When a predetermined current is passed through the electromagnetic coil 46, as shown in FIG. 37, all the magnetic flux passing through the subsidiary air gap 36 flows through the thermo-sensitive magnetic material 45. As a result, magnetic energy in the subsidiary air gap 36 becomes zero, and thus a stable state is established.

In the foregoing, how reaction force is produced and then made zero to stop the moving member 47 by energizing the coil 46 has been described with reference to FIGS. 35, 36 and 37. It should, however, be noted that the electromagnetic coil 46 must be energized to move the moving member 47, as a matter of course.

Further, as the temperature rises, the thermo-sensitive magnetic material 45 becomes reluctant to pass magnetic flux, as has already been described. When the temperature reaches a predetermined Curie point, the effect of the electromagnetic coil 46 reduces, and the amount of movement decreases. When the electromagnetic coil 46 is not energized, the fully-closed position of the valve is held in a stable state.

As has been described above, this embodiment not only enables the rotor to assume a position for closing the valve irrespective of the temperature when the coil is not energized, but also makes it possible to analyze the characteristics of the actuator simply by calculating the flow of magnetism. Accordingly, it is possible to shorten the development time and facilitate the design of the actuator.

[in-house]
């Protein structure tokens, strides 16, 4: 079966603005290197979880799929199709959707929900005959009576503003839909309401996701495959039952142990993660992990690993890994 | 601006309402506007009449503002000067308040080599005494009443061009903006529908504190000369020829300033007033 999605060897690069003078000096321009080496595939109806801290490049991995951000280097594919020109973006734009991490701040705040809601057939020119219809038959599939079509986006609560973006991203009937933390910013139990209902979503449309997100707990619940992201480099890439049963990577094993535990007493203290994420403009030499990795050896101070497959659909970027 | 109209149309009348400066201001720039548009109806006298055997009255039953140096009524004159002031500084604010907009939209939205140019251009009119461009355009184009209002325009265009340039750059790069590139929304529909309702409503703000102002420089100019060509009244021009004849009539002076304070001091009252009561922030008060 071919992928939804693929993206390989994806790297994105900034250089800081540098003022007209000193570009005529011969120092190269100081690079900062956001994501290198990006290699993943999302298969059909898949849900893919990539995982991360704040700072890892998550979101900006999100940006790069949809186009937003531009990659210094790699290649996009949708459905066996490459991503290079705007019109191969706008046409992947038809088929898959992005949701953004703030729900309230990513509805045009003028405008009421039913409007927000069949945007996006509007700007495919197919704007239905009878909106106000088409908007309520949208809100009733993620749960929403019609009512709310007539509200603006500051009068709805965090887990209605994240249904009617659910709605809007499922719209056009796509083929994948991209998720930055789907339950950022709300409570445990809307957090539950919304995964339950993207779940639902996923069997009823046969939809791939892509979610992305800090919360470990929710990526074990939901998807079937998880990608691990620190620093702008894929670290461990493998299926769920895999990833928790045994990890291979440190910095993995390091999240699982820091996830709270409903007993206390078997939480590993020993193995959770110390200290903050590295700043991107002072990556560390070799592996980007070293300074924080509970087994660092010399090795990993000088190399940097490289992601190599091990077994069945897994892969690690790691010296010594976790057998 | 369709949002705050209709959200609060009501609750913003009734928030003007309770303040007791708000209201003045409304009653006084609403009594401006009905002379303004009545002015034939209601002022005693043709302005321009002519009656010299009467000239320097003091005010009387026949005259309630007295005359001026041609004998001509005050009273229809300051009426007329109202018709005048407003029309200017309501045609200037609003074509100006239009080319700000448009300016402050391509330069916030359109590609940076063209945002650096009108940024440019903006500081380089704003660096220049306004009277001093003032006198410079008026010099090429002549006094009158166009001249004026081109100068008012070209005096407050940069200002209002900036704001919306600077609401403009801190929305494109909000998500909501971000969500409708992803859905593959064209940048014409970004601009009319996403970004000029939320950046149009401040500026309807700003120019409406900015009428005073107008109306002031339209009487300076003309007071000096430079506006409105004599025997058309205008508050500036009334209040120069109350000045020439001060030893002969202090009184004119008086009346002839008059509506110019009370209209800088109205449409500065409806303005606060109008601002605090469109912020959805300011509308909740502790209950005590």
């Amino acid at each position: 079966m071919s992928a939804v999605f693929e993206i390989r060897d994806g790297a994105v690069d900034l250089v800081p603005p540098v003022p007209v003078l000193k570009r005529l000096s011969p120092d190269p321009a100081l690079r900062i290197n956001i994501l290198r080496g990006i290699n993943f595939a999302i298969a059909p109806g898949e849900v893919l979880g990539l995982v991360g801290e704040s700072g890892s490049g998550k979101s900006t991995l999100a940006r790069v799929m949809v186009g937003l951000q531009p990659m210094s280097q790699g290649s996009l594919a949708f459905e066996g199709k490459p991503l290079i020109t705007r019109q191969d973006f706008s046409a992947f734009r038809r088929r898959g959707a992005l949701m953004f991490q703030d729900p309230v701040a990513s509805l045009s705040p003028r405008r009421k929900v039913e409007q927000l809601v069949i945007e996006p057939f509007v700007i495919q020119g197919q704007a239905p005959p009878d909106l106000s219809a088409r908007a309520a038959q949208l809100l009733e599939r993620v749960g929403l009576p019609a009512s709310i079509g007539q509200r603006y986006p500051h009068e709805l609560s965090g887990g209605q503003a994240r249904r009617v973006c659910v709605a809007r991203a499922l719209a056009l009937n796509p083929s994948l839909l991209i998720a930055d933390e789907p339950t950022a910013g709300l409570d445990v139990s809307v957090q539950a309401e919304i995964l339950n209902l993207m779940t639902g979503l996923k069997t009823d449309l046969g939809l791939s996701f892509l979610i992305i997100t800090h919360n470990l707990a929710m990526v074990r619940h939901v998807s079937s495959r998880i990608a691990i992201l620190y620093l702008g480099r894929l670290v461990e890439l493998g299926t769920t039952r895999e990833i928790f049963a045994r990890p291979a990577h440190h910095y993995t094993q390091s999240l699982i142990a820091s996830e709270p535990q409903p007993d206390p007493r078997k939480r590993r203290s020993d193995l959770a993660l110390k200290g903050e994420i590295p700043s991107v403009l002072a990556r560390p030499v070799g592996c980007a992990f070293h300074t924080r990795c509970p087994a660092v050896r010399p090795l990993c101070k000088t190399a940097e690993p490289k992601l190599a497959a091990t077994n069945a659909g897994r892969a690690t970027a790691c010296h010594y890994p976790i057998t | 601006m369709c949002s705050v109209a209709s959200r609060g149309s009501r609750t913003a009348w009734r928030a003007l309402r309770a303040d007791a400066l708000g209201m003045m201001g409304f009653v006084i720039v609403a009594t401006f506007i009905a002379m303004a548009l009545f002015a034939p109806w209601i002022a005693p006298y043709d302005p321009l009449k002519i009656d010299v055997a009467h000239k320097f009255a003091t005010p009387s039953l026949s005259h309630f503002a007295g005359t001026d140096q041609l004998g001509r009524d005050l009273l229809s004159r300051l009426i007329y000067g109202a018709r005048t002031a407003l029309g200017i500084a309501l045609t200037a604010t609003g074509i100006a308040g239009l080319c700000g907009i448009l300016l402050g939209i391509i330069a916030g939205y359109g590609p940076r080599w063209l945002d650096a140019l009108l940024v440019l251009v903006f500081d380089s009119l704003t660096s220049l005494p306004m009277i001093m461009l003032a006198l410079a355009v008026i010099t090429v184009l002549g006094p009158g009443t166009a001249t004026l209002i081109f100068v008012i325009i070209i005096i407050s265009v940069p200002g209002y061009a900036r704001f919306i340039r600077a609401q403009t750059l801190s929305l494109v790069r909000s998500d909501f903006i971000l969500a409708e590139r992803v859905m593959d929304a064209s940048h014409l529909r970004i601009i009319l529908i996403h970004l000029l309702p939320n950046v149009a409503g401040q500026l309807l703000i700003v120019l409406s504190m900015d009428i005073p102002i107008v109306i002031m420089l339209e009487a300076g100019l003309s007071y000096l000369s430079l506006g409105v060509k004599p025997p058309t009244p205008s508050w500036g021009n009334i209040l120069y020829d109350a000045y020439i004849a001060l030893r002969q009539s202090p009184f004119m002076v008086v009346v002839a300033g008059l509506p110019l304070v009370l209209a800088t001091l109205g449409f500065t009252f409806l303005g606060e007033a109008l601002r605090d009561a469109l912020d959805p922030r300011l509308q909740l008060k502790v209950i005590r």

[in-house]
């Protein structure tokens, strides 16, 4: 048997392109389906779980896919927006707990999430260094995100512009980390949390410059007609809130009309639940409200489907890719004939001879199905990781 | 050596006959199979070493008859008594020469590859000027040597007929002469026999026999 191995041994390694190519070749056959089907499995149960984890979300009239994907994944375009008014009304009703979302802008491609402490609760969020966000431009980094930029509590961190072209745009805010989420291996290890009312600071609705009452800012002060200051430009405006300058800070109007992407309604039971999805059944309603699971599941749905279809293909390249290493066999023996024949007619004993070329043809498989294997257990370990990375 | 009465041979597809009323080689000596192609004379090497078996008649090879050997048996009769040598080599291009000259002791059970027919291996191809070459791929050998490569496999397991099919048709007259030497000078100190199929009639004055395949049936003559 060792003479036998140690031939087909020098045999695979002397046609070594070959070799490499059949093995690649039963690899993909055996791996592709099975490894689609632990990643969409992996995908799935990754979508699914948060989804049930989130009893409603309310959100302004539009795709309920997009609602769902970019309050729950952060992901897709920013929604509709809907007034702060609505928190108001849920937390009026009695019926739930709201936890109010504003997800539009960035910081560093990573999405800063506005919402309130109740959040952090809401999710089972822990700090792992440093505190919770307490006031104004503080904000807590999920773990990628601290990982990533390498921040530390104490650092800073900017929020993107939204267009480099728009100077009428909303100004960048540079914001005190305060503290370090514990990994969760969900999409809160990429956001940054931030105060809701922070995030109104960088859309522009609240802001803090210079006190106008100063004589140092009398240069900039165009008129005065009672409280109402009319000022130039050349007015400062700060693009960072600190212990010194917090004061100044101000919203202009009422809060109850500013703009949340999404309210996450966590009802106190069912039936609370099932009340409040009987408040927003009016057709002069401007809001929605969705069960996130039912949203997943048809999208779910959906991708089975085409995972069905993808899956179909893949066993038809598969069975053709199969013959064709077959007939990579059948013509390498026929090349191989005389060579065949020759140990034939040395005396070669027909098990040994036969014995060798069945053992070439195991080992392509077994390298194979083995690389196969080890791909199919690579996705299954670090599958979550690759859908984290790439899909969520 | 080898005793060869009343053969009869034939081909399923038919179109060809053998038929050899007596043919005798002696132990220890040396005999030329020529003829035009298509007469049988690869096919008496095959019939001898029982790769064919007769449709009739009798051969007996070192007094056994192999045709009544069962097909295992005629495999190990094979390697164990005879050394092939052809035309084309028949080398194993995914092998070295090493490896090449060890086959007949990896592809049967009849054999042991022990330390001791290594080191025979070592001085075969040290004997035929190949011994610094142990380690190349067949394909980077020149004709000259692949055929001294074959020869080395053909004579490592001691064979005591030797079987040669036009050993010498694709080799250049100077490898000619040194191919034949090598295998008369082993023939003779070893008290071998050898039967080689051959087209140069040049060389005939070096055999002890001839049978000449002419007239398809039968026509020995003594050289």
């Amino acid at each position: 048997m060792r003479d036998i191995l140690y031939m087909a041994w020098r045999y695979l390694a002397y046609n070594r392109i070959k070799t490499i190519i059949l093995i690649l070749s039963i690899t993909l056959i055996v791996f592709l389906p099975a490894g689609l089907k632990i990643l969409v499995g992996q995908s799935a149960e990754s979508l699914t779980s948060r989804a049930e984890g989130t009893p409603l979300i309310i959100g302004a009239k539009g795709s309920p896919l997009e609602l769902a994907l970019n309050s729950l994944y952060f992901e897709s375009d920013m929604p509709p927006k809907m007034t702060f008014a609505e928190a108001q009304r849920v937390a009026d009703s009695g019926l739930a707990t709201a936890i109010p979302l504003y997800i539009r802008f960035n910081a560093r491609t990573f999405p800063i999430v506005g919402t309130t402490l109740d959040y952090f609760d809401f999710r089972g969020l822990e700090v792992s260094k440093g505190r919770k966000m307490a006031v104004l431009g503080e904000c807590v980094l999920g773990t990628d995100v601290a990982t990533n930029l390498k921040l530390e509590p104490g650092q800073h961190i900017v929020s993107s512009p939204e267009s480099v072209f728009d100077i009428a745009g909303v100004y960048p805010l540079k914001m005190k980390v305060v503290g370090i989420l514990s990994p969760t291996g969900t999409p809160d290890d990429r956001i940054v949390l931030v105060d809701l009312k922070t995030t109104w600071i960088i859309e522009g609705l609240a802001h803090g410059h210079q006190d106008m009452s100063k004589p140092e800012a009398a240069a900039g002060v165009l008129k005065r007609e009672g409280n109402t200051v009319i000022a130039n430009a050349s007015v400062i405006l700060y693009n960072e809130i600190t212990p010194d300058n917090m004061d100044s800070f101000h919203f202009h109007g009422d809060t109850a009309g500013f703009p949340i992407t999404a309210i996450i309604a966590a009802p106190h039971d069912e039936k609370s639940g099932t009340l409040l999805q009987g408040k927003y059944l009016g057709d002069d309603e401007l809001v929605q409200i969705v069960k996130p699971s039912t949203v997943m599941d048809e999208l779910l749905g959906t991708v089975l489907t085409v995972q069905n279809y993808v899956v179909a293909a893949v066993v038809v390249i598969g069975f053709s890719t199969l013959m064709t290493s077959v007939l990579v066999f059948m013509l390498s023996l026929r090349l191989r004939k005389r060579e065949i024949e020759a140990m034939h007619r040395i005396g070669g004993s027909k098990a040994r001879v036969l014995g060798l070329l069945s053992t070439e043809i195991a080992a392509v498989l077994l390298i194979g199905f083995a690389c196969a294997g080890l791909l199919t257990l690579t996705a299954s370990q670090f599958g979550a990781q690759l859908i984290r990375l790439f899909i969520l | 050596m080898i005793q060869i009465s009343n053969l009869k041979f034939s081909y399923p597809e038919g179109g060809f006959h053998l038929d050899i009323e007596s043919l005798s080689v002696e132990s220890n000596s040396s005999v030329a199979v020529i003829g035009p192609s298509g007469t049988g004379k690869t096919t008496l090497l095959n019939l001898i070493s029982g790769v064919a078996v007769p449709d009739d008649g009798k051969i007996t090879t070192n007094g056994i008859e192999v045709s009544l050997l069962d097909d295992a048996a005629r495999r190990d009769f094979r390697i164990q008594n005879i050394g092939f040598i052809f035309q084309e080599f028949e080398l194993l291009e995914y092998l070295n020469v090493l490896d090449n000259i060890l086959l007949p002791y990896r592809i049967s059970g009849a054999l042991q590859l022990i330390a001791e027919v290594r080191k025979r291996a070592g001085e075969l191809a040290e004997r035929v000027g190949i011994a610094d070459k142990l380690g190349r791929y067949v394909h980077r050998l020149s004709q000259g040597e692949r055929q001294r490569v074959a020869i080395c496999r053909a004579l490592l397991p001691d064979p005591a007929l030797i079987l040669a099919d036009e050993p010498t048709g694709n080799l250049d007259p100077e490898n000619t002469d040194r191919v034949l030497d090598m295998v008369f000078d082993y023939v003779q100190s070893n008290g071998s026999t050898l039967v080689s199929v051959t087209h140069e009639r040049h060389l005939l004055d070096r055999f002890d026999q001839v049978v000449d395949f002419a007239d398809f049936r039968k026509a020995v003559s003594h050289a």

Patent Citations
Cited PatentFiling datePublication dateApplicantTitle
US3760310 *May 11, 1972Sep 18, 1973Honeywell IncThermoferrite switch with ptc resistor temperature compensation
US5220223 *Feb 15, 1991Jun 15, 1993Walter MehnertDynamoelectric machine
JPH0534518A * Title not available
JPS6428286A * Title not available
JPS59170441A * Title not available
Referenced by
Citing PatentFiling datePublication dateApplicantTitle
US6153952 *May 10, 1999Nov 28, 2000Aisan Kogyo Kabushiki KaishaDC torque motor, and drive control apparatus and throttle valve control apparatus using DC torque motor